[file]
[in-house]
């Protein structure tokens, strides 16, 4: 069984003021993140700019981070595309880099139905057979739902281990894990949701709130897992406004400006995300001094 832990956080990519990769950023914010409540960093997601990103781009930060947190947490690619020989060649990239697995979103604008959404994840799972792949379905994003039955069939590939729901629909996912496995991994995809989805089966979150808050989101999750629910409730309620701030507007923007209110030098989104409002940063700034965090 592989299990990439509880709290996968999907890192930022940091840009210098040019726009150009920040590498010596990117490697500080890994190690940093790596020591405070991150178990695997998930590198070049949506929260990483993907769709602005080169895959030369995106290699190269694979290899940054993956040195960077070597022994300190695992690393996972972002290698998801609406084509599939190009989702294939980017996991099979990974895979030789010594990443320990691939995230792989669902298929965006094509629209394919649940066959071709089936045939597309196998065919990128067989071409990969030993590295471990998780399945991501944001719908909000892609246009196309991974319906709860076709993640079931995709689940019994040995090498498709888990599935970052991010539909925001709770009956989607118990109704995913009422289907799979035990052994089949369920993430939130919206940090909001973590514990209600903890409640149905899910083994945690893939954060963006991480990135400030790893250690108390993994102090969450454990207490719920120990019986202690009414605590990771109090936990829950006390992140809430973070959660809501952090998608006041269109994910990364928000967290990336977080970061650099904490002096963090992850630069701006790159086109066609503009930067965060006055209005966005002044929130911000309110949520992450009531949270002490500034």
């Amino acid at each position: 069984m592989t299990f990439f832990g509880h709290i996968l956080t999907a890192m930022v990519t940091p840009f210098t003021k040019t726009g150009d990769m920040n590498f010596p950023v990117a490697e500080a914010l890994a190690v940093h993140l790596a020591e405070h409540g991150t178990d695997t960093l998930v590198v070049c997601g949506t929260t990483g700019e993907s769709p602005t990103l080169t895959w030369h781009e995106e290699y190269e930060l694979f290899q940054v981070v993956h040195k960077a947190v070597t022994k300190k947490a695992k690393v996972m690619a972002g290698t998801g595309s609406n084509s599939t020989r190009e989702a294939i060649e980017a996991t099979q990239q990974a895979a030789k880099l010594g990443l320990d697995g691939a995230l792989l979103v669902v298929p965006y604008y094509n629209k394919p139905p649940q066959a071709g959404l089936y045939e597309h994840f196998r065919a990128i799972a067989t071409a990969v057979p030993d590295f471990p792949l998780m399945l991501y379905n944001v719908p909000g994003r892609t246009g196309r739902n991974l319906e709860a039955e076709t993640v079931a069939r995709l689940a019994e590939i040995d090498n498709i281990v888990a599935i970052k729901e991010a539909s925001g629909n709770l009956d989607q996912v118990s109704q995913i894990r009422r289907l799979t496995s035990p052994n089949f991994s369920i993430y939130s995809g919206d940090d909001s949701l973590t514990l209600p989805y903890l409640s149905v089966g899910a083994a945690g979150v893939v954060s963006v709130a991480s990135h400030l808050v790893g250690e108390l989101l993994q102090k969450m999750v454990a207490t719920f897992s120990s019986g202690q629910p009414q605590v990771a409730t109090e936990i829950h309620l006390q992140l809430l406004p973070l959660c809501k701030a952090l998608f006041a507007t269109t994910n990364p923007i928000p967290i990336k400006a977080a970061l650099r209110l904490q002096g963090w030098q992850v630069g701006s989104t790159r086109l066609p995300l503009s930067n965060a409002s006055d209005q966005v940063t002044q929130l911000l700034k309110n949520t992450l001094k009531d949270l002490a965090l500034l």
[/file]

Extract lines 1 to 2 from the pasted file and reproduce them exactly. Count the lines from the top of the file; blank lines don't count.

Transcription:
[in-house]
């Protein structure tokens, strides 16, 4: 069984003021993140700019981070595309880099139905057979739902281990894990949701709130897992406004400006995300001094 832990956080990519990769950023914010409540960093997601990103781009930060947190947490690619020989060649990239697995979103604008959404994840799972792949379905994003039955069939590939729901629909996912496995991994995809989805089966979150808050989101999750629910409730309620701030507007923007209110030098989104409002940063700034965090 592989299990990439509880709290996968999907890192930022940091840009210098040019726009150009920040590498010596990117490697500080890994190690940093790596020591405070991150178990695997998930590198070049949506929260990483993907769709602005080169895959030369995106290699190269694979290899940054993956040195960077070597022994300190695992690393996972972002290698998801609406084509599939190009989702294939980017996991099979990974895979030789010594990443320990691939995230792989669902298929965006094509629209394919649940066959071709089936045939597309196998065919990128067989071409990969030993590295471990998780399945991501944001719908909000892609246009196309991974319906709860076709993640079931995709689940019994040995090498498709888990599935970052991010539909925001709770009956989607118990109704995913009422289907799979035990052994089949369920993430939130919206940090909001973590514990209600903890409640149905899910083994945690893939954060963006991480990135400030790893250690108390993994102090969450454990207490719920120990019986202690009414605590990771109090936990829950006390992140809430973070959660809501952090998608006041269109994910990364928000967290990336977080970061650099904490002096963090992850630069701006790159086109066609503009930067965060006055209005966005002044929130911000309110949520992450009531949270002490500034």